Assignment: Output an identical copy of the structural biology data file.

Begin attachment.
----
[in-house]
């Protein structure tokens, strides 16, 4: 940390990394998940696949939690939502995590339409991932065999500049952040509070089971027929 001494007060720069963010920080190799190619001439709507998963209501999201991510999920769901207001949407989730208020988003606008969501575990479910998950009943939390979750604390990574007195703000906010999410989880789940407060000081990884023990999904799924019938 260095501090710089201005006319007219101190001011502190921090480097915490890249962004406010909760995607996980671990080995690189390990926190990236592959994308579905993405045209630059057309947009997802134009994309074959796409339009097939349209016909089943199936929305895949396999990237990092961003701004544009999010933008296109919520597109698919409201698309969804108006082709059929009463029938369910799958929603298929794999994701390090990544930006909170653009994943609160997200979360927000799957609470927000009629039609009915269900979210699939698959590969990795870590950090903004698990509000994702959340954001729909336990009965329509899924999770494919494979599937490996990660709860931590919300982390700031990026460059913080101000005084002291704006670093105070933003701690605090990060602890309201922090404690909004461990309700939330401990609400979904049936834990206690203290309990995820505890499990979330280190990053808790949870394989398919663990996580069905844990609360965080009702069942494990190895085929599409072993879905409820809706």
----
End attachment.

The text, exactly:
[in-house]
């Protein structure tokens, strides 16, 4: 940390990394998940696949939690939502995590339409991932065999500049952040509070089971027929 001494007060720069963010920080190799190619001439709507998963209501999201991510999920769901207001949407989730208020988003606008969501575990479910998950009943939390979750604390990574007195703000906010999410989880789940407060000081990884023990999904799924019938 260095501090710089201005006319007219101190001011502190921090480097915490890249962004406010909760995607996980671990080995690189390990926190990236592959994308579905993405045209630059057309947009997802134009994309074959796409339009097939349209016909089943199936929305895949396999990237990092961003701004544009999010933008296109919520597109698919409201698309969804108006082709059929009463029938369910799958929603298929794999994701390090990544930006909170653009994943609160997200979360927000799957609470927000009629039609009915269900979210699939698959590969990795870590950090903004698990509000994702959340954001729909336990009965329509899924999770494919494979599937490996990660709860931590919300982390700031990026460059913080101000005084002291704006670093105070933003701690605090990060602890309201922090404690909004461990309700939330401990609400979904049936834990206690203290309990995820505890499990979330280190990053808790949870394989398919663990996580069905844990609360965080009702069942494990190895085929599409072993879905409820809706």